2 Chapter 2: Mediums in Visual Art

Chapter 2: Mediums in Art

Pigment = The colored powders made from organic or inorganic substances. Means to paint and is the basis of color. Ex. Plant or animal matter, semi-precious stones, minerals, etc. Used not only in paint, but also colored drawing supplies like pastels, crayons, colored pencils.

Binder = The liquid that adheres the pigment to a surface. Ex. Blood, water, oil, plaster, etc. The surface can be canvas, paper, wood, stone, etc.

Watch the following video, “The Value of Art: Medium from Sotheby’s.” As you are viewing the video, consider the following questions:

  • What are the more traditional mediums?
  • How has medium changed in modern and contemporary art?


We will review some of the most common media used in the creation of artworks: drawing, painting, printmaking, sculpture, ceramics, architecture, performance art, dance, and music (among others).

Subheading: Drawings

Traditionally, artists were first taught how to draw before painting a picture or sculpting a sculpture. Ever since the Renaissance, in the Western (academic) artistic tradition, drawing skills were the cornerstone of artistic practice. As conventional wisdom has it, an outstanding draftsman promises to become a great artist. Drawings allow artists to collect and record ideas (for example, in sketchbooks), to try out proportions, and to visualize ideas (preparatory drawings). For many artists, preparatory drawings are used to work out composition, form, or other elements before completing the final work of art, which is often completed in a different medium, such as oil or bronze. Preparatory drawings may be “studies” of figures, objects, or landscapes drawn from life. Sometimes, however, drawings can be an end in themselves. The Italian word “disegno” is a distant relative of the English expression “design.”

Drawings use a variety of media, including pen, pencil, ink, watercolor, gouache, charcoal, pastel, etc., which are “supported” or applied to a surface, such as a piece of paper, cloth, wall, and so on.

Take a look at these two examples of drawings. Although they are of a similar medium —pen and ink—what are some of the distinct visual differences you notice?

brown drawing of men with various facial expressions

Leonardo da Vinci, A Man Tricked by Gypsies, ca. 1493, pen and ink drawing

drawing of a fountain and trees

Vincent van Gogh, The Fountain in the Hospital Garden, 1889, pen and ink drawing

You may have noticed that one of the major differences between these two works is the distinction in the quality of the line work. A line is defined as the extension of the dot that can indicate direction, motion (especially waves), can indicate boundaries of shapes and spaces, and can imply volumes of solid masses. Line involves the delineation of form—as seen in the contours of the men’s faces in the da Vinci drawing—or it can be used to create tonal variations, shading, hatching, and crosshatching, as seen in the van Gogh drawing.

Watch the following short video on how line is used in art. Take note of the various ways in which line is used to achieve different results.


Subheading: Pastel Drawings

Pastels present a problem apart in the drawing “family.” Pastel is a chalk-like, friable (easily crumbled) medium, which often requires colored paper to make full use of its visual effects. Once completed, the pastel drawing must be “fixed” using some sort of sticking spray to prevent the pigment from detaching from the support. Pastels were a very popular medium in eighteenth-century Rococo art because of its soft touch and muted colors. Later on, Impressionist artists, such as Edgar Degas, also embraced the medium for its ability to capture colorful impressions quickly and spontaneously. It is nearly impossible to correct or alter a pastel drawing later on.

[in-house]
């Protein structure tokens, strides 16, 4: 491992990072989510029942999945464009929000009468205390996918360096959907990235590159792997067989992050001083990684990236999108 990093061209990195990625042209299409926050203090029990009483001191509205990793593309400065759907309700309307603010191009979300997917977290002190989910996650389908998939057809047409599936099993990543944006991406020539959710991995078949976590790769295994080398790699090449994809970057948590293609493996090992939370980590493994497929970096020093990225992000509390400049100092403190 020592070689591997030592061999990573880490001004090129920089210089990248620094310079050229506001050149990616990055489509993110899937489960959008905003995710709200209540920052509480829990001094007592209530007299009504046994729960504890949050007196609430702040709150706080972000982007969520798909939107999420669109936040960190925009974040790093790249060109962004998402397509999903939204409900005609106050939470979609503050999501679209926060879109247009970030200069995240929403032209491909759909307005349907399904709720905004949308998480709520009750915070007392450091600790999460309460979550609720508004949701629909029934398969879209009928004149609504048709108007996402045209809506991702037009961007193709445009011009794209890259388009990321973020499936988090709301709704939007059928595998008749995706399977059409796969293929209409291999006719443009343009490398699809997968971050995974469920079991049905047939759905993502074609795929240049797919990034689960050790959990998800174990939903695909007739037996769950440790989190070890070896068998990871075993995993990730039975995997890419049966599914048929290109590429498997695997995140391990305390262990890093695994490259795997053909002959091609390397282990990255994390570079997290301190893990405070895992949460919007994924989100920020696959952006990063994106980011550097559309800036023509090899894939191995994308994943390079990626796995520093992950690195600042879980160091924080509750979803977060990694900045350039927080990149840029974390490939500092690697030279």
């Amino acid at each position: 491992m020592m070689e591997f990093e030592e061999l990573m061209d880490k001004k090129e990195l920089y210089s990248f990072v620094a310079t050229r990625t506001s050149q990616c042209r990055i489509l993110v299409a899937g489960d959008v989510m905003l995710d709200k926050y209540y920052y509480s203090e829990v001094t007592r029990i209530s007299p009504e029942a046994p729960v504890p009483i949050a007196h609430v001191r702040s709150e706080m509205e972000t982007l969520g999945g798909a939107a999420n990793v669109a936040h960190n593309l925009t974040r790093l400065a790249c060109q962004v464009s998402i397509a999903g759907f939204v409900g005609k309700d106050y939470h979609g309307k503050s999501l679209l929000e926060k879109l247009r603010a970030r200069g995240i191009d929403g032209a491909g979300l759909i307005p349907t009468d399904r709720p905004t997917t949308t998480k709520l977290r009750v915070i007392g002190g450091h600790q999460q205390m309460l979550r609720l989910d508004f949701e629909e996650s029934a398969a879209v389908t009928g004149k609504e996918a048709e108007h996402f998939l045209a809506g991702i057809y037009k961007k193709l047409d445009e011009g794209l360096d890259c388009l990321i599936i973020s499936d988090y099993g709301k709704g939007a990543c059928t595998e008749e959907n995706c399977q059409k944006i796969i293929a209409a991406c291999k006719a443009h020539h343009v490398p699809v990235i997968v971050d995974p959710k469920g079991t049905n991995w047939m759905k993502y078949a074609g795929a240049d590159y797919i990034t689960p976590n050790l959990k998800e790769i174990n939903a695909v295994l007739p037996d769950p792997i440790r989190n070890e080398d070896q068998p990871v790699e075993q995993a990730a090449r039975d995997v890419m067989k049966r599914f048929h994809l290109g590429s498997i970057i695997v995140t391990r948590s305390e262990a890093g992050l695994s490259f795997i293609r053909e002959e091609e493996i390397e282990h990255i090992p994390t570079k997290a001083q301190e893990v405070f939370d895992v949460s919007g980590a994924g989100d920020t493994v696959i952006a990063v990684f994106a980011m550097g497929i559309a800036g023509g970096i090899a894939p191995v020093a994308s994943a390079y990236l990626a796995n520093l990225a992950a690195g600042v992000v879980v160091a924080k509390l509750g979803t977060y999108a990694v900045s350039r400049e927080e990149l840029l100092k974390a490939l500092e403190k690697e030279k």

painting of blonde girl

Rosalba Carriera, Portrait of a Girl with a Bussolà, 1725–1730, pastel on paper

person getting dressed with the help of something else

Edgar Degas, Le petit déjeuner après le bain (Jeune femme s’essuyant), ca. 1894, pastel on paper


Subheading: Paintings

Painting is based on a bewildering range of types of paint and types of support, including, but not limited to, oil, fresco, tempera, watercolor, encaustic (hot wax), and acrylics.

Common types of support (i.e., the surface upon which the paint is applied) include canvas, wood, board, copper, paper, etc.

When we identify a painting, we want to include the type of paint and its support in its description. For example, oil on canvas, tempera on board, oil on paper, oil on copper, etc.

Review the following presentation detailing the most common types of paint, including their history and formal characteristics.

All colors and paints consist of two or three ingredients:

powers of pigment in various containers clear containers with colored pigment

  • Powdered pigment—(see examples above) Made of ground up plant or animal matter, semi-precious stones, minerals, etc.
  • A binder is a liquid that sticks the powder to a surface. It can be wax, water, oil, plaster, glue, etc.

Encaustic: Pigment-suspended Hot Wax Painting

Man with big brown eyes American Flag

1. Mummy Portrait of a Man, Faiyum (Egypt), ca. A.D. 160–170, encaustic painting on wood (Albright-Knox Art Gallery, Buffalo)

2. Jasper Johns, Flag, 1954, encaustic, oil and collage on fabric mounted on plywood

Encaustic paint has as its ingredients:

  • Powdered pigment
  • Binder = beeswax
  • Thinner = no substance thins encaustic paint, instead, heat is the thinner
  • Used since ancient times (think of mummy portraits and ancient Egypt)


Man painting a mural on a wall

Fresco Painting (Buon Fresco) is pigment suspended in plaster.

Fresco paint has as its ingredients:

  • Powdered pigment
  • Binder = lime in plaster
  • Thinner = water
  • Used since ancient times (in some Egyptian tombs that are at least 5,000 years old!)
  • Name comes from the Italian word for “fresh”; True Fresco must be painted on fresh, wet plaster
  • Color pigments are diluted in water, then applied to a freshly plastered wall
  • Pigments soak deep into the plaster while it is still wet; lime in plaster becomes a binder
  • Rapid execution, working in segments, is necessary; technique best for covering large wall spaces


Tempera paint (traditionally, egg tempera) has as its ingredients:

  • Powdered pigment
  • Binder = egg yolk
  • Thinner = water
  • Color pigments mixed with egg yolk
  • About as old as the encaustic technique

The Annunciation with St. Margaret and St. Ansanus, 1333

The Annunciation, Simone Martini and Lippo Memmi, Tempera on gold, Uffizi Gallery in Florence, Italy.